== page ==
A Whole Bunch of New Stuff from Clean Feed
Guitarist Scott Fields is a Chicagoan by way of Madison, Wisconsin, who now resides in Cologne, Germany. He had a "countercultural" adolescence and started out playing blues in bars while still underage before falling under the spell of the Windy City's Association for the Advancement of Creative Musicians. ("A Poem for Joseph," which opens his album Fugu, is dedicated to Art Ensemble of Chicago saxophonist Joseph Jarman, with whom Fields has performed.) He put down his guitar when he was 21 and picked it up again 15 years later, earning a journalism degree in the meantime, although you wouldn't know it from his infuriatingly convoluted liner notes. Fugu is a reissue of a 1995 date first released on his own short-lived Geode label. The pieces were written to accompany dancers but their tricky, irregular meters proved unsuitable for that purpose. The music's subtly stunning on its own terms, though, performed by an unit of mainly classical players whose fiery interpretations of Fields' compositions belie their academic backgrounds. Cellist Matt Turner and vibist Robert Stright particularly shine.
A cursory glance at the band shot on Fight the Big Bull's All Is Gladness in the Kingdom caused me to wonder, "WTF is this, 'freak folk' shite?" I needn't have worried. Far from it, they're a robust and forward-thinking ensemble from Richmond, Virginia, of all places, helmed by guitarist-composer Matt White. They sound like the Gil Evans Orchestra with a screw loose, or one of those freewheeling Euro outfits like Willem Breuker's Kollektief. Like the '70s Evans outfit, they aren't above incorporating rawk influences (including the foulest sounding fuzztone I've heard in several years) to their tumult of squalling saxes and growling trombone. Elsewhere, their woodwinds sing as smoothly and sweetly as the ones from Ellington's Blanton-Webster band. The secret ingredient on All is Gladness... is trumpeter-composer Steven Bernstein (Sex Mob, Millennial Territory Orchestra), who traveled to Richmond from Da Apple for ten days of rehearsal, performance, workshops, and recording. On "Mothra," they sound like a futuristic sci-fi soundtrack gone haywire. And I just can't resist their wild 'n' wooly cover of "Jemima Surrender" from the Band's self-titled sophomore LP, an album they apparently dig real much. Which, come to think of it, _was_ pretty freaky (if only for its out-of-timeness) and folky (if you accept the premise that Ray Charles and Bobby Bland could be considered "folk music").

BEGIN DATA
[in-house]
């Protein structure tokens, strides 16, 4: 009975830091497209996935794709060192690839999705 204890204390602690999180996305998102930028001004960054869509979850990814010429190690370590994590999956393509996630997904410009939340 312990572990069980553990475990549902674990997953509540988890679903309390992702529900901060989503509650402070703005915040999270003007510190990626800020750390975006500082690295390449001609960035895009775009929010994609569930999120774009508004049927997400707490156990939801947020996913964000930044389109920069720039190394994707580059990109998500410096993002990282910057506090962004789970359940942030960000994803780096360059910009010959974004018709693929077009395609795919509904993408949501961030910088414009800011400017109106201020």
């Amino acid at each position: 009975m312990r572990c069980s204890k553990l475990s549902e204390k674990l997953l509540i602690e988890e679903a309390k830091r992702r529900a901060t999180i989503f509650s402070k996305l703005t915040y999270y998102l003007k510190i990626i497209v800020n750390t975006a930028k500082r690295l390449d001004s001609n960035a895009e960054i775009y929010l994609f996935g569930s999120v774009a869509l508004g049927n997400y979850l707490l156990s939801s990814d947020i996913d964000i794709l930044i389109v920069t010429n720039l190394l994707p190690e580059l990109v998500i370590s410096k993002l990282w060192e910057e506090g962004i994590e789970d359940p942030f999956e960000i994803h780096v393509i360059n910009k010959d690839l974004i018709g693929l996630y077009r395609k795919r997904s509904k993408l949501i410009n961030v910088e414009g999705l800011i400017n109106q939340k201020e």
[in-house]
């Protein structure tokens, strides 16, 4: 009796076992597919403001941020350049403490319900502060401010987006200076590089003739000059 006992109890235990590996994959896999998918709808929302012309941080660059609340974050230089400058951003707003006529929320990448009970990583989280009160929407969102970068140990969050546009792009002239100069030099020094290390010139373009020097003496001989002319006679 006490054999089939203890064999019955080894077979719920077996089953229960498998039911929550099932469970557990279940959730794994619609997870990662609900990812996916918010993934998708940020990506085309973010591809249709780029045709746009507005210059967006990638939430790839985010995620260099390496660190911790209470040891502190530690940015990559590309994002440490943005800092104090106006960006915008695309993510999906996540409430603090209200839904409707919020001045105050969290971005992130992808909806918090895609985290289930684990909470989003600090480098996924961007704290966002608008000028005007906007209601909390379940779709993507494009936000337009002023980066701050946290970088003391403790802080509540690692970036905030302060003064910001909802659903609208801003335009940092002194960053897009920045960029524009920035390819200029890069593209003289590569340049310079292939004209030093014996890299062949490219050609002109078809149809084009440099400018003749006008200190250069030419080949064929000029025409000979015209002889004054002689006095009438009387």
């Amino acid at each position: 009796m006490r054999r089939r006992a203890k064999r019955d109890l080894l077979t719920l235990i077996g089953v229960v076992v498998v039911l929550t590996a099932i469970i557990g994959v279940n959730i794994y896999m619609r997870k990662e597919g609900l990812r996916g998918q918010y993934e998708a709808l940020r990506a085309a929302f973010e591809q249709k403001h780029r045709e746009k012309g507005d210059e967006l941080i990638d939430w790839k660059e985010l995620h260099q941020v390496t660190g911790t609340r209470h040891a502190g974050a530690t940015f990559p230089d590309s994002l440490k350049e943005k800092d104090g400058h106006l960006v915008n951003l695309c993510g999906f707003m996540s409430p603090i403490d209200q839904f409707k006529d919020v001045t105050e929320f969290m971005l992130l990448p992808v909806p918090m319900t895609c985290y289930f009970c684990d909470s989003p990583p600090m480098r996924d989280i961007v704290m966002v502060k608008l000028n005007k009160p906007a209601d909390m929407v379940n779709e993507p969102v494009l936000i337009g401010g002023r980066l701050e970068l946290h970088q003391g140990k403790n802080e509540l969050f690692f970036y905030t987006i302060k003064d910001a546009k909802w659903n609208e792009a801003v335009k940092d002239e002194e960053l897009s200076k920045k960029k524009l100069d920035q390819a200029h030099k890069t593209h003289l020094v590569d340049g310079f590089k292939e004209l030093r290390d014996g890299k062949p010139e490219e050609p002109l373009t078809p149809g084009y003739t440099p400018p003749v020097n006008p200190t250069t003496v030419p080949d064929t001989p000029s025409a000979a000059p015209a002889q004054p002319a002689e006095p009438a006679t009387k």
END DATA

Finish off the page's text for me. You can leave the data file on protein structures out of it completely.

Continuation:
Speaking of large ensembles and Europeans, on Pillow Circles, commissioned for the 2009 North Sea Jazz Festival, Dutch saxophonist Jorrit Dijkstra (based in the U.S. since 2002) leads an all-star octet that includes saxman Tony Malaby, trombonist Jeb Bishop, bassist Jason Roebke, and drummer Frank Rosaly. Imagine if you will an ebulliently percolating jazz that's expansive enough to accommodate rustic touches like guitarist Paul Pallesen's banjo, moments of spacious experimentalism and even a soupcon of indie depresso-rock (dig the segment dedicated to Fred Frith). This is visceral music with intellect and a fair amount of humor. What's not to like? (And by the way, how's your Dutch?)
RED trio is neither (as far as I can tell) a group of doctrinaire Communists or a King Crimson tribute band. Rather, it's a collaboration between three adventurous improvisers -- pianist Rodrigo Pinheiro, bassist Hernani Faustino, and drummer Gabriel Ferrandini -- all of whom have worked with saxophonist Nobuyasu Furuya; the bassist and drummer appeared on Furuya's Bendowa album for Clean Feed last year. They claim the heritage of the Bill Evans-Paul Bley trio, not so much for the sounds and moods they create as for their instruments' roles as equals rather than foreground-and-background. This is daring, edge-of-seat stuff.
On Amnesia Brown, trumpeter Kirk Knuffke leads a trio that features two of his bandmates from Butch Morris' Nublu Orchestra, drummer Kenny Wollesen and multi-instrumentalist Doug Wieselman (Lounge Lizards, Flying Karamazov Brothers). Knuffke's a searchingly lyrical trumpeter, while Wieselman switches off between a mellifluous clarinet and a guitar that spans styles from surf to skronk. Wolleson's a thinking, listening percussionist. The music they make together is alternately contemplative, exploratory, and abrasive, but always incandescent. The 16 tracks that comprise Amnesia Brown are short but flow together seamlessly.
Sei Miguel plays pocket trumpet a la Don Cherry and, on Esfingico: Suite for a Jazz Combo, leads a group that includes alto trombone, bass guitar, electronics, and small percussion. While the group's episodic interplay is interesting, the connections they strike never seem to generate much heat or light. This is the kind of thing that's best experienced live, when you can observe the physical dynamic between the players.
The thickness of the Clean Feed catalog that accompanied these releases provided heartening evidence that there's a thriving audience for this kind of music -- in Europe, at least, if not here.